Wanted: Coronavirus vaccines

Gary Finnegan

Gary Finnegan

February 24th, 2020

Gary Finnegan
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‘The outbreak of a new Coronavirus has sparked a flurry of research, but any new vaccine will take at least a year ’

More than 85,000 people in China have been infected with a new Coronavirus (2019-nCoV) and there have been confirmed cases reported across Asia as well as in in Germany, France, the US and Australia.

The number of cases remains lower than for seasonal influenza but has eclipsed the number of people affected by Severe Acute Respiratory Syndrome (SARS) in 2002-2003. To date, most of the 3,000 deaths have been recorded in China where authorities are working to contain the spread by reducing public gatherings and limiting public transport. Deaths have also been recorded in Italy, Iran, South Korea, Japan, France and the Philippines.

The new virus, also called Covid-19, has sparked global concern and reignited the search for a vaccine for viruses of this kind. While no vaccine is available for coronaviruses, which include SARS and Middle East Respiratory Syndrome (MERS), some experts say research on SARS and MERS may accelerate the development of a vaccine for 2019-nCoV.

However, it remains unlikely that any new vaccine could be ready for widespread human use this year.

Coronavirus
Wuhan, China: a major city of 11 million people which has become the epicentre of a new Coronavirus outbreak

Investment in research has increased in recent weeks with public and private funds helping to restart stalled programmes and launch new ones. China’s richest man, Jack Ma, has pledged 100 million yuan (€13 million) to support ‘prevention and treatment’ measures. Other Chinese companies have also promised financial support, including Huawei, Baidu and the company that controls the TikTok social media platform.

Vaccine manufacturers in Europe and the US are stepping up their efforts, building on their experience of rapidly developing Ebola vaccines. Novartis and Johnson & Johnson have announced that they are working on vaccines, while Sanofi, MSD and others are keeping a watching brief.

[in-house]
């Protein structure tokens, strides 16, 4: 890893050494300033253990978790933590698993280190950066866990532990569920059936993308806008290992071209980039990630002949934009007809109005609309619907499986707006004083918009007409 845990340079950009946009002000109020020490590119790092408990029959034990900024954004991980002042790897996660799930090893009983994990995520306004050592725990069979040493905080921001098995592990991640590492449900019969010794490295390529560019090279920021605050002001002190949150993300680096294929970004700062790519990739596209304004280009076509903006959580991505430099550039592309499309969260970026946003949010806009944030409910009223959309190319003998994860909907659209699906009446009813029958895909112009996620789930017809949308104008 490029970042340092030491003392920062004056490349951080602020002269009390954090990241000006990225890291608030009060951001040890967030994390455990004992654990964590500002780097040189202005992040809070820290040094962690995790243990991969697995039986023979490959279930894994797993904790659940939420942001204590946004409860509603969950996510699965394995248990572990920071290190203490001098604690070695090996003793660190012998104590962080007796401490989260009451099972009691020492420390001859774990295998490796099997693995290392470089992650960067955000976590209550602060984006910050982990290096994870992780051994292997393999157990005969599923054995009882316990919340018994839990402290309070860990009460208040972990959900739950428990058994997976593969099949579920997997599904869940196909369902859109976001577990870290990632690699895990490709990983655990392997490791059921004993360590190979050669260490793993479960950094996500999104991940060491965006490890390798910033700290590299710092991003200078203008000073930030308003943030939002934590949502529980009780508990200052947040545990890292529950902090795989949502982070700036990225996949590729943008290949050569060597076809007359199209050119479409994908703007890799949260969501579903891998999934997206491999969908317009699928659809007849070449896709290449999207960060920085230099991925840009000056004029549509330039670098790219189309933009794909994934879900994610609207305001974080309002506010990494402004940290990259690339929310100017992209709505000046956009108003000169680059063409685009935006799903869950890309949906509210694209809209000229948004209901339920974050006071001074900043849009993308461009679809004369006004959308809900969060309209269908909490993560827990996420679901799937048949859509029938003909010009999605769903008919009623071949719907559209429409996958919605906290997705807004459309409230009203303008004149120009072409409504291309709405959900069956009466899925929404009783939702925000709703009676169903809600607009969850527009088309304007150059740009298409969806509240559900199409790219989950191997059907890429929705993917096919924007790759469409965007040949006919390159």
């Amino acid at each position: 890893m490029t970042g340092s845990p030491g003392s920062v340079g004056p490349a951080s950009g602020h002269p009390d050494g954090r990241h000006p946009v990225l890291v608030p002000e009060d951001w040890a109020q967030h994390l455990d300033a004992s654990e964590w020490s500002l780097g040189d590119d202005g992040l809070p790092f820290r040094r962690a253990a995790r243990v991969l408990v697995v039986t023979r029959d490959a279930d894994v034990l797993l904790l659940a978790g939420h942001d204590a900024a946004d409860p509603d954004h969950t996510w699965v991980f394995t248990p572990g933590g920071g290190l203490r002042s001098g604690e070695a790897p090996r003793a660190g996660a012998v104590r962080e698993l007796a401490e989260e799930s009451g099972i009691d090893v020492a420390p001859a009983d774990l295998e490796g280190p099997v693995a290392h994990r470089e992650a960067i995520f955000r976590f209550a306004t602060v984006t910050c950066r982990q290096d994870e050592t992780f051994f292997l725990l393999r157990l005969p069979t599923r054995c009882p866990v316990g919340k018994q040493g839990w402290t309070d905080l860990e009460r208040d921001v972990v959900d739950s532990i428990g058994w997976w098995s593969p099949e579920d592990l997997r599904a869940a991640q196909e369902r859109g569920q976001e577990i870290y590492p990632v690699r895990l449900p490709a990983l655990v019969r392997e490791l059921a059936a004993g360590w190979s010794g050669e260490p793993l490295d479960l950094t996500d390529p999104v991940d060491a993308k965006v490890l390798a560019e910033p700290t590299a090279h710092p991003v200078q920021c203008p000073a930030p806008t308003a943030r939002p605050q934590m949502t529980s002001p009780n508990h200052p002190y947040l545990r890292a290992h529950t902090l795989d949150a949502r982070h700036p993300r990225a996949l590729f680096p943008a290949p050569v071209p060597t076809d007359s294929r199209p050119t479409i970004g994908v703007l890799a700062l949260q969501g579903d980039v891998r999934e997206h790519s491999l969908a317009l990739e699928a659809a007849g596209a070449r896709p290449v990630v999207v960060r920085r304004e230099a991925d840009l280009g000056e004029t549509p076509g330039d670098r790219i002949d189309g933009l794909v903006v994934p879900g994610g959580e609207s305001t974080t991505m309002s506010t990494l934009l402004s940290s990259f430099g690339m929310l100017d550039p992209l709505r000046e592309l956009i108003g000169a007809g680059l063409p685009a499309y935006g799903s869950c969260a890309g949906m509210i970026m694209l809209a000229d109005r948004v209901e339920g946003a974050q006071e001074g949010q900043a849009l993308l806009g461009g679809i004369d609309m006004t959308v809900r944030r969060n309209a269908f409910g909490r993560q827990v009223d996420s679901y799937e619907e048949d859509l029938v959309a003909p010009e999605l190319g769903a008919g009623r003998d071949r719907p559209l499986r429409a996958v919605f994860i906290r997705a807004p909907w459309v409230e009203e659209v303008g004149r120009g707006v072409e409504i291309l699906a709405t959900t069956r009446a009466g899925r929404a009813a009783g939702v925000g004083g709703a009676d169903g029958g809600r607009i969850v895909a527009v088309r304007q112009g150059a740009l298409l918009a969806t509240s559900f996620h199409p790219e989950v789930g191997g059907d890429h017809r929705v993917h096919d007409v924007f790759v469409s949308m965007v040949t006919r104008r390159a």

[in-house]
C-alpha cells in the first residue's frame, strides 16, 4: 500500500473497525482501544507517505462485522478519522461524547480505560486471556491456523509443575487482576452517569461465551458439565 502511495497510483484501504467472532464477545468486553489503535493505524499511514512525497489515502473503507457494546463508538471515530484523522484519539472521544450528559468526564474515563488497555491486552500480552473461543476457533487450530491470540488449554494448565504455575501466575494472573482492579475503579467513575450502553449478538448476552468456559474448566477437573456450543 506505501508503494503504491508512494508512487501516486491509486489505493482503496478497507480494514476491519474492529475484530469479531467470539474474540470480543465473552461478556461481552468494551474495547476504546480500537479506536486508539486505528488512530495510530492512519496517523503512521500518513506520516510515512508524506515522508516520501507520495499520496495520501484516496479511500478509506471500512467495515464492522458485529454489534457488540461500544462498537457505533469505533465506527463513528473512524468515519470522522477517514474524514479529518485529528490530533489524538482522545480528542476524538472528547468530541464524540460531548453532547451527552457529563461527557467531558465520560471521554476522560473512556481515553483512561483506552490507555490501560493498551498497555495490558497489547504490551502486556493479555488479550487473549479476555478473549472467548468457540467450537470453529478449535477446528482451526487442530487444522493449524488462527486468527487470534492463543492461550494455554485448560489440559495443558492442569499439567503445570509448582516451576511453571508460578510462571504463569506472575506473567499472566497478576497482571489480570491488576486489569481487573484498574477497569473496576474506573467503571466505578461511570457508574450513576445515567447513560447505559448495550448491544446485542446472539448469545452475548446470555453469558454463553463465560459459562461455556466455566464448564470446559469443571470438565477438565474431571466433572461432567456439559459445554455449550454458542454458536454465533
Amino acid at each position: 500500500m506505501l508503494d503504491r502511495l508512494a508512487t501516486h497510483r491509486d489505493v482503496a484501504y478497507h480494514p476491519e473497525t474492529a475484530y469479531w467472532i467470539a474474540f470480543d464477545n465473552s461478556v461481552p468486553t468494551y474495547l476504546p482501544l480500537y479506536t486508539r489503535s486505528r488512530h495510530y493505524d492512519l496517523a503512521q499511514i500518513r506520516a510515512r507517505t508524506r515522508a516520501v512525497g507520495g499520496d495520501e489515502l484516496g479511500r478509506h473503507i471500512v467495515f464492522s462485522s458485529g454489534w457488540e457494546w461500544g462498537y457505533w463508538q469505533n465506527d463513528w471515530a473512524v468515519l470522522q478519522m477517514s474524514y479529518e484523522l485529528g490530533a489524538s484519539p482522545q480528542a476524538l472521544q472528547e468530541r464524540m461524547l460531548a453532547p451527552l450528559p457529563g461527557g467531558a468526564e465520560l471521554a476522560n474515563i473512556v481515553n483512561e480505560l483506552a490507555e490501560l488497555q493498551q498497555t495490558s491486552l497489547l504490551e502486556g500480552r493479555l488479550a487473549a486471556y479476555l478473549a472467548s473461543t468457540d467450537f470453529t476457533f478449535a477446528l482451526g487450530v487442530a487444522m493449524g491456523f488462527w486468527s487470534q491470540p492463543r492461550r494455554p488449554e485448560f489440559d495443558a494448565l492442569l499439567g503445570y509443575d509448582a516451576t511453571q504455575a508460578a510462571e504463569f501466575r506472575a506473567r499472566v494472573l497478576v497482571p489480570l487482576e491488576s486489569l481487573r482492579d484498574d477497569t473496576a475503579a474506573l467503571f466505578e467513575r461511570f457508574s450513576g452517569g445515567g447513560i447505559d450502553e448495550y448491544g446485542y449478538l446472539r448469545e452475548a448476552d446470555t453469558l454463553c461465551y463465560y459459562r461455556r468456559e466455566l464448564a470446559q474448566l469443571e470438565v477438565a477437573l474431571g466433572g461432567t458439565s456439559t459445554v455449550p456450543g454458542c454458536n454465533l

Global partnership

The Norway-based Coalition for Epidemic Preparedness Innovations (CEPI) has announced support for three vaccine research projects with the University of Queensland, Inovio and a new partnership between Moderna Inc. and the US National Institute of Allergy and Infectious Diseases.

‘Given the rapid global spread of the nCoV-2019 virus the world needs to act quickly and in unity to tackle this disease,’ said Richard Hatchett, CEO of CEPI. ‘Our intention is to leverage our work on the MERS coronavirus and rapid response platforms to speed up vaccine development.’

He said that while there are no guarantees of success, it was hoped that clinical testing could begin in 16 weeks. That would be the beginning of a process that can take years but will be accelerated given the urgency around containing coronavirus. While there is currently strong demand for a new vaccine, it is likely to be at least 2021 before any vaccine is available.

No quick fix


Industry experts say vaccine development typically takes 10 years and can be considerably longer for complex diseases such as dengue fever or malaria. However, new technologies – such as mRNA platforms – could accelerate the time it takes to begin clinical trials. Nonetheless, trials could still take between two or three years, even if regulatory approval is fast-tracked.

While manufacturers and regulators are mindful of the strong demand for a Coronavirus vaccine, there is little appetite to compromise on quality and safety. Confidence in any new vaccines – and the potential to impact confidence in vaccines more generally – will be essential to public health in the longer term.

Meanwhile, companies are mobilising tools ranging from diagnostics and biomarkers to new and existing therapies which could be used to treat patients with coronavirus. EFPIA, the trade association representing pharmaceutical companies in Europe, is engaging with the Innovative Medicines Initiative on collaborative research programmes that could fast-track the development of new diagnostics and treatments. A similar effort helped to advance the global response to the Ebola crisis. 

EU mobilises €10m for Coronavirus R&D

A €10 million emergency research fund will be mobilised to help fight the novel Coronavirus epidemic. The funds will come from the EU’s Horizon 2020 and will support clinical management of patients, as well as outbreak preparedness projects.

 "We are working to mitigate the consequences of a potential larger spread of the Coronavirus outbreak in the EU. Thanks to emergency research funding from Horizon 2020, we will know more about the disease.

‘I am proud that following the progress made during the last years, our supercomputer centres stand ready to help researchers in their work to develop new treatment and vaccines,’ said Mariya Gabriel, Commissioner for Innovation, Research, Culture, Education and Youth.

‘We need to know more about the virus to better target our prevention measures and to ensure better care for our citizens – this is precisely the aim of the Horizon 2020 emergency research funding announced today.’

The funding pot is expected to back between two and four research projects and applicants have until 12 February to respond to the call for tender.

 

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